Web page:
The rabbit sat in their lap on a towel. They are used to being handled and are docile and friendly.
The children took turns pulling the fiber ever so gently. Once pressure is exerted, the loose hairs easily come out. The more you pull, the more comes out. It does not hurt the rabbit.
It's soft. . dreamy. . . fuzzy. . . silky.
Angora fiber is seven times warmer then sheep wool.
Our rabbits must be plucked every 8-10 weeks , to remove the loose hairs. If they try to take care of it themselves , they could end up with *wool block", wool stuck in their intestines.
We feed them timothy hay, in addition to their other food, Hay is fiber and helps break down any wool they may ingest. We also give them a few slices of fresh pineapple from time to time. An enzyme in the pineapple helps breaks down wool too.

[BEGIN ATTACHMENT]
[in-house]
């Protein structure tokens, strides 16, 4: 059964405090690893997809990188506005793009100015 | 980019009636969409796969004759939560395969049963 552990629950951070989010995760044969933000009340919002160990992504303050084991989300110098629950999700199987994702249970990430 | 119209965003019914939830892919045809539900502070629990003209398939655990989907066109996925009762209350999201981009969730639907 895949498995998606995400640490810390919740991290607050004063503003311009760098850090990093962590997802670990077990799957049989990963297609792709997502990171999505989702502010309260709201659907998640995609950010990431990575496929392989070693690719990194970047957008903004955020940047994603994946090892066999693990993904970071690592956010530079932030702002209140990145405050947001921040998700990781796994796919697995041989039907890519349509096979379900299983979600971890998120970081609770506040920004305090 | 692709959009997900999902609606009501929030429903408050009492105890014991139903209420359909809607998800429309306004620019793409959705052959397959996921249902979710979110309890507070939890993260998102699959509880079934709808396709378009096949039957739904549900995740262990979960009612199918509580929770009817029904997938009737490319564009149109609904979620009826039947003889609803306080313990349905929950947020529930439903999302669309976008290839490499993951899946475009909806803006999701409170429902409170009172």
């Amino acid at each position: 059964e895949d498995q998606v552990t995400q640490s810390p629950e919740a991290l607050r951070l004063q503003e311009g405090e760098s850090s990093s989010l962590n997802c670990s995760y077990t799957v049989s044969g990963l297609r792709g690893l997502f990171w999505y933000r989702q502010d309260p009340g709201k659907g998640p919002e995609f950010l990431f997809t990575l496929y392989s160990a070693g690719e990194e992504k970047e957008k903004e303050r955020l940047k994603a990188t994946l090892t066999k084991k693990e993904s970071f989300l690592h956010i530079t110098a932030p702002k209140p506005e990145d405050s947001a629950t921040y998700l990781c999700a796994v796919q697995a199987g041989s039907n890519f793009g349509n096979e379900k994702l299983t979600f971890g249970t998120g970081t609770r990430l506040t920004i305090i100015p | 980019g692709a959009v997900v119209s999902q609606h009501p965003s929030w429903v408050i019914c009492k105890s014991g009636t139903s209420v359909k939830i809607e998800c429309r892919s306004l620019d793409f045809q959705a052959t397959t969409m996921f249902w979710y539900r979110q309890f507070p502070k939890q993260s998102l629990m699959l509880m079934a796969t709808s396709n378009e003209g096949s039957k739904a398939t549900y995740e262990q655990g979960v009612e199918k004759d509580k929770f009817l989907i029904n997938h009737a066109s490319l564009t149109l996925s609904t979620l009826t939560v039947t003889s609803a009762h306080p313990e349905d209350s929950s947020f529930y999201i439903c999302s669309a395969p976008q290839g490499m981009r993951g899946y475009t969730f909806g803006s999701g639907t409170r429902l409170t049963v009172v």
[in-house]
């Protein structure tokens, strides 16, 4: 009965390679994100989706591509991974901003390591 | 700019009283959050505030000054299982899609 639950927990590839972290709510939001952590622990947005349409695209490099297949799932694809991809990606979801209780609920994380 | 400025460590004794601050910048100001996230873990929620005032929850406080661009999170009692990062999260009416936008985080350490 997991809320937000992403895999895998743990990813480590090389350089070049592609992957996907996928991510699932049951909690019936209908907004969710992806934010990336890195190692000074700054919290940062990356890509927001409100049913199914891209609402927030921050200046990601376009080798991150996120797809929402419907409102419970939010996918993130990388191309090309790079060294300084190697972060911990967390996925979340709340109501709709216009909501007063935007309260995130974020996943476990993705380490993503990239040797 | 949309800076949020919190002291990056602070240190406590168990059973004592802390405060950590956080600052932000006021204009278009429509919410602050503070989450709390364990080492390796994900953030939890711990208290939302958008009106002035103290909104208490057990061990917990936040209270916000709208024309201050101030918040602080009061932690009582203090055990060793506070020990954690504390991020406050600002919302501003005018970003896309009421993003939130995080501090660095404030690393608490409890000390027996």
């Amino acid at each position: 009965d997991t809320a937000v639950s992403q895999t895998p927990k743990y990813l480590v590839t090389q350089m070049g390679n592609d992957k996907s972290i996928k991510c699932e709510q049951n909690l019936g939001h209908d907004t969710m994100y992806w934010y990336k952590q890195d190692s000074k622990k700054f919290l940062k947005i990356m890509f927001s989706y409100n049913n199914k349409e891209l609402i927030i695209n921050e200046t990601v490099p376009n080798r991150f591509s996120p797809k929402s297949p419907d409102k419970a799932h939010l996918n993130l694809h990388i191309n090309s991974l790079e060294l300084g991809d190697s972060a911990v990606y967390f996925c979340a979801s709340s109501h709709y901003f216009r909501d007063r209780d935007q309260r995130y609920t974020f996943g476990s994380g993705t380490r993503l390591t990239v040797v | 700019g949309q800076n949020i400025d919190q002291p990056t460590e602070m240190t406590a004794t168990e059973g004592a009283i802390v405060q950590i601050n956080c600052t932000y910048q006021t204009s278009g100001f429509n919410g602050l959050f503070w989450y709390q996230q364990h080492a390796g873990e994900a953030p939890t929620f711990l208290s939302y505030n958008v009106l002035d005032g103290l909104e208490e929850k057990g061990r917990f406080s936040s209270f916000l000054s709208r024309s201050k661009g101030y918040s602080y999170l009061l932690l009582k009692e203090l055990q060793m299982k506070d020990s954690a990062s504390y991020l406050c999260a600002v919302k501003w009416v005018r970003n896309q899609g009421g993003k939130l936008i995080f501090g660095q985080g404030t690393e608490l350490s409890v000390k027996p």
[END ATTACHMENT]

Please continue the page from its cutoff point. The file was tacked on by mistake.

French Angoras weigh between 7.5-10 lbs. They require the least grooming as they have guard hairs on top and their wool underneath is protected by those guard hairs.
Some people shear the rabbits or cut with scissors. We pluck ours. Plucking is best to get the long fibers that are best for spinning.
The Angora is one of the oldest types of domestic rabbit, originating in Ankara, Turkey, along with the Angora cat and Angora goat. The rabbits were popular pets with French royalty in the mid 1700's, and spread to other parts of Europe by the end of the century. They first appeared in the U.S. in the early 1900's.
Check out the other sat Farm Friday, hosted by Wabi-Sabi Wanderings.